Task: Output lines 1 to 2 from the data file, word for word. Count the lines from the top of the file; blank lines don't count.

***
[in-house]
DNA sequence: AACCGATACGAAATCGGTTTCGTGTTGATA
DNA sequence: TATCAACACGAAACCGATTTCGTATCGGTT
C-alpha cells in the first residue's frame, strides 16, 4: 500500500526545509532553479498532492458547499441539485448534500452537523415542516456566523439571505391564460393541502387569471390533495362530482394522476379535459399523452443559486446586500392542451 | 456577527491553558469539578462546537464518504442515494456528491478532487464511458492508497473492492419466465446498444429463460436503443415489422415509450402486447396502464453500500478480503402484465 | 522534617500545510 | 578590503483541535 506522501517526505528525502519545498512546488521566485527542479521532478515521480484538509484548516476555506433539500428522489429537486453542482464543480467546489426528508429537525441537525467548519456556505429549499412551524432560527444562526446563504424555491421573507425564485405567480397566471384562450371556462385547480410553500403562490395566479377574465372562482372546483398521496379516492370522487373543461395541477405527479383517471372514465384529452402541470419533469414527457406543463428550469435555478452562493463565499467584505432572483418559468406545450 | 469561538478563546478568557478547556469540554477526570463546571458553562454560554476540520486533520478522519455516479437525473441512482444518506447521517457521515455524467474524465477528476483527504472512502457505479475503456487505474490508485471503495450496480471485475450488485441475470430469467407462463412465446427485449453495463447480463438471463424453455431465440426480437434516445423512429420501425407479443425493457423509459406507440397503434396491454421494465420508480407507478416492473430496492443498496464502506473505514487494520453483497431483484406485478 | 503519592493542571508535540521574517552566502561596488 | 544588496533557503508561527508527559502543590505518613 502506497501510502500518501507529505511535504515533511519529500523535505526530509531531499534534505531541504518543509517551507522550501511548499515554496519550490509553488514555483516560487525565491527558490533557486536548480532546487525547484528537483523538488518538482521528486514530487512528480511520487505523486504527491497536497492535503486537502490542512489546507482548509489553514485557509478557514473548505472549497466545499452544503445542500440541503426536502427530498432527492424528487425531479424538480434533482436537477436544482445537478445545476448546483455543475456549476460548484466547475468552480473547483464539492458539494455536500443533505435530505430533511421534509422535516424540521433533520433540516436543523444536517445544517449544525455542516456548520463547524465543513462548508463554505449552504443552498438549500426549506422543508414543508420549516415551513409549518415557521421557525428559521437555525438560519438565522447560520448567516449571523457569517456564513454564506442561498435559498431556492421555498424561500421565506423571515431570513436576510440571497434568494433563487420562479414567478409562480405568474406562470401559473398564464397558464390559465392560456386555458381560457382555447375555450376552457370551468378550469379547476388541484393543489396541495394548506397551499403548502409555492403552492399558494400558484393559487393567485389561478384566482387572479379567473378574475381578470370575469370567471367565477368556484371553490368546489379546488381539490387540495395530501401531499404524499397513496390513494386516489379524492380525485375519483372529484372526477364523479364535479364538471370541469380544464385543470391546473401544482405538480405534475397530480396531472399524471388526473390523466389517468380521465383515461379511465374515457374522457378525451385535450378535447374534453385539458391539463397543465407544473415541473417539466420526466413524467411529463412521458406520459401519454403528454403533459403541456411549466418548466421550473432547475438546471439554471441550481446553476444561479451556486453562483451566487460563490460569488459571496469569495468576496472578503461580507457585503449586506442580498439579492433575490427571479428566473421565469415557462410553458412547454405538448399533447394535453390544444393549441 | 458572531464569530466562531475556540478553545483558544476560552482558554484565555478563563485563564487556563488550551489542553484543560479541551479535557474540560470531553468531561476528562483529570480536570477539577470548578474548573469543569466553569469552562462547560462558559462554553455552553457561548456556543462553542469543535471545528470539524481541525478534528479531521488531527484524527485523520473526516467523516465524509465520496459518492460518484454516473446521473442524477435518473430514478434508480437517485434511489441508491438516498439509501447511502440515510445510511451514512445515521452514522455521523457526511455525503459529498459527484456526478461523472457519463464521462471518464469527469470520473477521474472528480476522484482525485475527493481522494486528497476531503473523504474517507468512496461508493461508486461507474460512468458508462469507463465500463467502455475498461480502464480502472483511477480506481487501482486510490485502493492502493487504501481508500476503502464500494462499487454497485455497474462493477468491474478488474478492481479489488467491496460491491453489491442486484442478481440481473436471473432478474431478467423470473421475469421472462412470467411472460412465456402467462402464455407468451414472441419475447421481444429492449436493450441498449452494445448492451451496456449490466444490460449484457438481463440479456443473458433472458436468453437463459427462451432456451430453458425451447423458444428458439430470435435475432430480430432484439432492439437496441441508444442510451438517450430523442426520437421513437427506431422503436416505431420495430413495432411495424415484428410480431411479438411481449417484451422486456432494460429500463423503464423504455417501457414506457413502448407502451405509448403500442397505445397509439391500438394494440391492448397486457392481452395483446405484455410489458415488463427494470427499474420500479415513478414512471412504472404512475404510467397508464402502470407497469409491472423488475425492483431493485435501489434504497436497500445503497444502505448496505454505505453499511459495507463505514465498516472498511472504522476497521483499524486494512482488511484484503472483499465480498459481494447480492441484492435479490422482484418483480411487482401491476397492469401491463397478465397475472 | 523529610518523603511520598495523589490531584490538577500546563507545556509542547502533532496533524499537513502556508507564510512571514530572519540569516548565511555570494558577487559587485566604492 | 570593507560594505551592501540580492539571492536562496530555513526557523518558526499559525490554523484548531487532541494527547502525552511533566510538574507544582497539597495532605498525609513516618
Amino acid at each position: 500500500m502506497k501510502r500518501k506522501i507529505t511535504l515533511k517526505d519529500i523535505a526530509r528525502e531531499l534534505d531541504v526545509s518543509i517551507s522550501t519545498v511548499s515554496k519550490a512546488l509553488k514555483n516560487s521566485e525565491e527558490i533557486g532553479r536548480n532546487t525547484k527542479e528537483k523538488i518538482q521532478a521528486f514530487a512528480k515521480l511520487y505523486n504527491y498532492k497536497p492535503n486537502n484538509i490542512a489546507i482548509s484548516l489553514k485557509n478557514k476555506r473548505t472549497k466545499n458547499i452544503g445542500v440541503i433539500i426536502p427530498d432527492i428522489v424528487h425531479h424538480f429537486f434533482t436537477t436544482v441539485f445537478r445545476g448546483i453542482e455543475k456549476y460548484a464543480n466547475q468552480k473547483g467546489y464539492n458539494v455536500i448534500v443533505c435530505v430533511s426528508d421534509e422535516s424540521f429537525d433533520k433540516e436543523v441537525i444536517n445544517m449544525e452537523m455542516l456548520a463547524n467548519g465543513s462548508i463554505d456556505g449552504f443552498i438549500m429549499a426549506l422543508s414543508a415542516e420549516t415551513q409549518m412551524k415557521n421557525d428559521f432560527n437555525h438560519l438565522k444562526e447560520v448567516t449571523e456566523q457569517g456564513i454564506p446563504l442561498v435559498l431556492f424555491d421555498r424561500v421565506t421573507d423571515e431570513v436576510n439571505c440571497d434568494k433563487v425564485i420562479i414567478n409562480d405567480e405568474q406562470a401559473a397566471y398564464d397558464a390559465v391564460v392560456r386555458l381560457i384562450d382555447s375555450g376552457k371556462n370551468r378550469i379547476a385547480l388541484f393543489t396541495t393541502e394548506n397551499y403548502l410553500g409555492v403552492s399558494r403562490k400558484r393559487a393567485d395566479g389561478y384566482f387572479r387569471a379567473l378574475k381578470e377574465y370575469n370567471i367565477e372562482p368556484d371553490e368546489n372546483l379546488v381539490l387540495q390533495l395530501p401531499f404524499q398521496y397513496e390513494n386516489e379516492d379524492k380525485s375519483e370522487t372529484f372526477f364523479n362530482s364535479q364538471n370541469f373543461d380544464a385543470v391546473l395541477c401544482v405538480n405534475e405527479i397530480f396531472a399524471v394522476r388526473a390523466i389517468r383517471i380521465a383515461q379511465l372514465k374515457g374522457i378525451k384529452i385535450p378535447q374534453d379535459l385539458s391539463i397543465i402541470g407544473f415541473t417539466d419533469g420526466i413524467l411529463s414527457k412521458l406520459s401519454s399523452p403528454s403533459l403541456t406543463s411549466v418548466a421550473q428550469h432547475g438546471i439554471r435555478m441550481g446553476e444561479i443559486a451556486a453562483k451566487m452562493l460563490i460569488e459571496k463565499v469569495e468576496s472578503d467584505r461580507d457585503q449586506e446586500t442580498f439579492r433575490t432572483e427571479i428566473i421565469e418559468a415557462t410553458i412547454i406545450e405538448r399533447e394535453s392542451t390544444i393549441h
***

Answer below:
[in-house]
DNA sequence: AACCGATACGAAATCGGTTTCGTGTTGATA